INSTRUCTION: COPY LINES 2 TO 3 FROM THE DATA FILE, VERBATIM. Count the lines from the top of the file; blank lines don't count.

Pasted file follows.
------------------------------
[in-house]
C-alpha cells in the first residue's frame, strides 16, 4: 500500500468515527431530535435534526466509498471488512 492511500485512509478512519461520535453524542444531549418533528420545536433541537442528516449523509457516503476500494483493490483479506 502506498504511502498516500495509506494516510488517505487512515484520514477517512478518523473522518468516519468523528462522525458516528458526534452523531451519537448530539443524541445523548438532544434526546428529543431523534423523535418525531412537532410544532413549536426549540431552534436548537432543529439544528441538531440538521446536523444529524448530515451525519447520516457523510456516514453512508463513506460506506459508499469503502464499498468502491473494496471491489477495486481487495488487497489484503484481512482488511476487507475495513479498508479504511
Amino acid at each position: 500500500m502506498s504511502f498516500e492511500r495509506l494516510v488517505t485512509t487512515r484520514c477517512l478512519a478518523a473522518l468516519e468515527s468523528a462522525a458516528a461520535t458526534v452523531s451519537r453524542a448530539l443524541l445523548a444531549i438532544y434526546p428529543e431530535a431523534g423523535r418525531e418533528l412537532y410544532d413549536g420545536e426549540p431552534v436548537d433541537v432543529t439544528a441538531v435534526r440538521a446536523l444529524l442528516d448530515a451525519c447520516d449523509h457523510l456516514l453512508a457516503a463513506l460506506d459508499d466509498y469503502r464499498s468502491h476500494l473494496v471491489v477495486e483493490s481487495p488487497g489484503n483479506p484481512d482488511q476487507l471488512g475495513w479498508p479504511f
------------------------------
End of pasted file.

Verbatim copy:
C-alpha cells in the first residue's frame, strides 16, 4: 500500500468515527431530535435534526466509498471488512 492511500485512509478512519461520535453524542444531549418533528420545536433541537442528516449523509457516503476500494483493490483479506 502506498504511502498516500495509506494516510488517505487512515484520514477517512478518523473522518468516519468523528462522525458516528458526534452523531451519537448530539443524541445523548438532544434526546428529543431523534423523535418525531412537532410544532413549536426549540431552534436548537432543529439544528441538531440538521446536523444529524448530515451525519447520516457523510456516514453512508463513506460506506459508499469503502464499498468502491473494496471491489477495486481487495488487497489484503484481512482488511476487507475495513479498508479504511
Amino acid at each position: 500500500m502506498s504511502f498516500e492511500r495509506l494516510v488517505t485512509t487512515r484520514c477517512l478512519a478518523a473522518l468516519e468515527s468523528a462522525a458516528a461520535t458526534v452523531s451519537r453524542a448530539l443524541l445523548a444531549i438532544y434526546p428529543e431530535a431523534g423523535r418525531e418533528l412537532y410544532d413549536g420545536e426549540p431552534v436548537d433541537v432543529t439544528a441538531v435534526r440538521a446536523l444529524l442528516d448530515a451525519c447520516d449523509h457523510l456516514l453512508a457516503a463513506l460506506d459508499d466509498y469503502r464499498s468502491h476500494l473494496v471491489v477495486e483493490s481487495p488487497g489484503n483479506p484481512d482488511q476487507l471488512g475495513w479498508p479504511f